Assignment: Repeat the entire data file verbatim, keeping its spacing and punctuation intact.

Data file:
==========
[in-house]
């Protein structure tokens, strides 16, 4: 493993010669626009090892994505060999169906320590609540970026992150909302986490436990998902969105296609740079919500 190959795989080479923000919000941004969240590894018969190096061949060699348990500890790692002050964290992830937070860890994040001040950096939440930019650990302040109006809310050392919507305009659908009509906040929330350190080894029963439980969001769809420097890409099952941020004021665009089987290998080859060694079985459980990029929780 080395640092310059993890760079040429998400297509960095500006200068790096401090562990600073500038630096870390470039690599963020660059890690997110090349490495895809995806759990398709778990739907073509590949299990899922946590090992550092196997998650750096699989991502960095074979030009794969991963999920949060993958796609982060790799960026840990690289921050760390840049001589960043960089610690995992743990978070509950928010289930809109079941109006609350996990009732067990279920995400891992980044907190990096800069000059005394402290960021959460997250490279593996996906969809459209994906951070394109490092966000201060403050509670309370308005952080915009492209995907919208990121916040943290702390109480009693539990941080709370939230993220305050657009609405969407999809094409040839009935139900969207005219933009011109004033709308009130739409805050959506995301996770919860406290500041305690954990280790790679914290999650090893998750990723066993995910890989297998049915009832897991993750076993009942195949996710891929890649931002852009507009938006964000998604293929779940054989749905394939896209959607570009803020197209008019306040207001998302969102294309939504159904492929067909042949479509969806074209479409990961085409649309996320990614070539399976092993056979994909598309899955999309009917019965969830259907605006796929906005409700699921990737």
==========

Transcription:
[in-house]
């Protein structure tokens, strides 16, 4: 493993010669626009090892994505060999169906320590609540970026992150909302986490436990998902969105296609740079919500 190959795989080479923000919000941004969240590894018969190096061949060699348990500890790692002050964290992830937070860890994040001040950096939440930019650990302040109006809310050392919507305009659908009509906040929330350190080894029963439980969001769809420097890409099952941020004021665009089987290998080859060694079985459980990029929780 080395640092310059993890760079040429998400297509960095500006200068790096401090562990600073500038630096870390470039690599963020660059890690997110090349490495895809995806759990398709778990739907073509590949299990899922946590090992550092196997998650750096699989991502960095074979030009794969991963999920949060993958796609982060790799960026840990690289921050760390840049001589960043960089610690995992743990978070509950928010289930809109079941109006609350996990009732067990279920995400891992980044907190990096800069000059005394402290960021959460997250490279593996996906969809459209994906951070394109490092966000201060403050509670309370308005952080915009492209995907919208990121916040943290702390109480009693539990941080709370939230993220305050657009609405969407999809094409040839009935139900969207005219933009011109004033709308009130739409805050959506995301996770919860406290500041305690954990280790790679914290999650090893998750990723066993995910890989297998049915009832897991993750076993009942195949996710891929890649931002852009507009938006964000998604293929779940054989749905394939896209959607570009803020197209008019306040207001998302969102294309939504159904492929067909042949479509969806074209479409990961085409649309996320990614070539399976092993056979994909598309899955999309009917019965969830259907605006796929906005409700699921990737």